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Title: Ligand-targeted theranostic nanomedicines against cancer

Nanomedicines have significant potential for cancer treatment. Although the majority of nanomedicines currently tested in clinical trials utilize simple, biocompatible liposome-based nanocarriers, their widespread use is limited by non-specificity and low target site concentration and thus, do not provide a substantial clinical advantage over conventional, systemic chemotherapy. In the past 20 years, we have identified specific receptors expressed on the surfaces of tumor endothelial and perivascular cells, tumor cells, the extracellular matrix and stromal cells using combinatorial peptide libraries displayed on bacteriophage. These studies corroborate the notion that unique receptor proteins such as IL-11Rα, GRP78, EphA5, among others, are differentially overexpressed in tumors and present opportunities to deliver tumor-specific therapeutic drugs. By using peptides that bind to tumor-specific cell-surface receptors, therapeutic agents such as apoptotic peptides, suicide genes, imaging dyes or chemotherapeutics can be precisely and systemically delivered to reduce tumor growth in vivo, without harming healthy cells. Given the clinical applicability of peptide-based therapeutics, targeted delivery of nanocarriers loaded with therapeutic cargos seems plausible. We propose a modular design of a functionalized protocell in which a tumor-targeting moiety, such as a peptide or recombinant human antibody single chain variable fragment (scFv), is conjugated to a lipid bilayer surrounding amore » silica-based nanocarrier core containing a protected therapeutic cargo. The functionalized protocell can be tailored to a specific cancer subtype and treatment regimen by exchanging the tumor-targeting moiety and/or therapeutic cargo or used in combination to create unique, theranostic agents. In this review, we summarize the identification of tumor-specific receptors through combinatorial phage display technology and the use of antibody display selection to identify recombinant human scFvs against these tumor-specific receptors. We compare the characteristics of different types of simple and complex nanocarriers, and discuss potential types of therapeutic cargos and conjugation strategies. As a result, the modular design of functionalized protocells may improve the efficacy and safety of nanomedicines for future cancer therapy.« less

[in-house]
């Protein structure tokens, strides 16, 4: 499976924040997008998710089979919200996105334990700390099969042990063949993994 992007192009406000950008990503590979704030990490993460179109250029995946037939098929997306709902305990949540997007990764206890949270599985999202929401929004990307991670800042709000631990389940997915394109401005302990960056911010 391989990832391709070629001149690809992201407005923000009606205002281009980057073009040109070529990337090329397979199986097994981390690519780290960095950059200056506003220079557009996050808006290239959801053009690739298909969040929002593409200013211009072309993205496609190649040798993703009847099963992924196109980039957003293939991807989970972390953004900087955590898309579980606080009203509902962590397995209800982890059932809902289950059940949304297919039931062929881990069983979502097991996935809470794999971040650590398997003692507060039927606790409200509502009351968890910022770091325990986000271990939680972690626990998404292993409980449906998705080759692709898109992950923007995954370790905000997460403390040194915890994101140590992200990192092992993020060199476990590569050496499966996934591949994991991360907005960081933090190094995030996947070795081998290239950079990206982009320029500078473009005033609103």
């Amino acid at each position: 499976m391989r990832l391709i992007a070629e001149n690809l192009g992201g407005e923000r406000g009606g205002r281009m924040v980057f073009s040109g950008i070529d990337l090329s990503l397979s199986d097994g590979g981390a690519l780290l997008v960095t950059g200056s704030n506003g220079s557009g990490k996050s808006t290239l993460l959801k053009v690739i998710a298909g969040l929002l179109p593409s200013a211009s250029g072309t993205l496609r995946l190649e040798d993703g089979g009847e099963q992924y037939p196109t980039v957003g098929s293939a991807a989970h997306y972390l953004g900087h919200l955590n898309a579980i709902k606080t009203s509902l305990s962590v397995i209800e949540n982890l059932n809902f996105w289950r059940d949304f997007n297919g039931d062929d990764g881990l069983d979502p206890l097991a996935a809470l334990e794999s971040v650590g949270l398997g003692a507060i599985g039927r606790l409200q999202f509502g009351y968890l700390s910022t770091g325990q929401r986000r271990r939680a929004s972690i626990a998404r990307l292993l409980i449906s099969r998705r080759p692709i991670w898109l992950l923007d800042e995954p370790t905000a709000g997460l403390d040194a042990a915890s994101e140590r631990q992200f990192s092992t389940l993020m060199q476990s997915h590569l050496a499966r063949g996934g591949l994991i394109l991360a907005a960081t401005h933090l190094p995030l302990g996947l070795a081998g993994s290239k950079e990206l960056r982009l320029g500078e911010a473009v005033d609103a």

Authors:
 [1] ;  [1] ;  [1] ;  [1] ;  [1] ;  [2] ;  [3] ;  [4] ;  [1] ;  [5] ;  [6] ;  [1] ;  [1]
  1. Univ. of New Mexico, Albuquerque, NM (United States)
  2. Univ. of New Mexico, Albuquerque, NM (United States); Univ. of Turin, Candiolo (Italy)
  3. Wayne State Univ., Detroit, MI (United States)
  4. Harvard Medical School, Boston, MA (United States)
  5. Univ. of New Mexico, Albuquerque, NM (United States); Sandia National Lab. (SNL-NM), Albuquerque, NM (United States)
  6. Los Alamos National Lab. (LANL), Los Alamos, NM (United States)
Publication Date:
Report Number(s):
SAND-2016-3040J
Journal ID: ISSN 0168-3659; PII: S0168365916300025
Grant/Contract Number:
AC04-94AL85000
Type:
Published Article
Journal Name:
Journal of Controlled Release
Additional Journal Information:
Journal Name: Journal of Controlled Release; Journal ID: ISSN 0168-3659
Publisher:
Controlled Release Society
Research Org:
Sandia National Lab. (SNL-NM), Albuquerque, NM (United States)
Sponsoring Org:
USDOE National Nuclear Security Administration (NNSA)
Country of Publication:
United States
Language:
English
Subject:
antibody display; phage display; peptide ligands; protocells; tumor targeting
OSTI Identifier:
1236080
Alternate Identifier(s):
OSTI ID: 1249086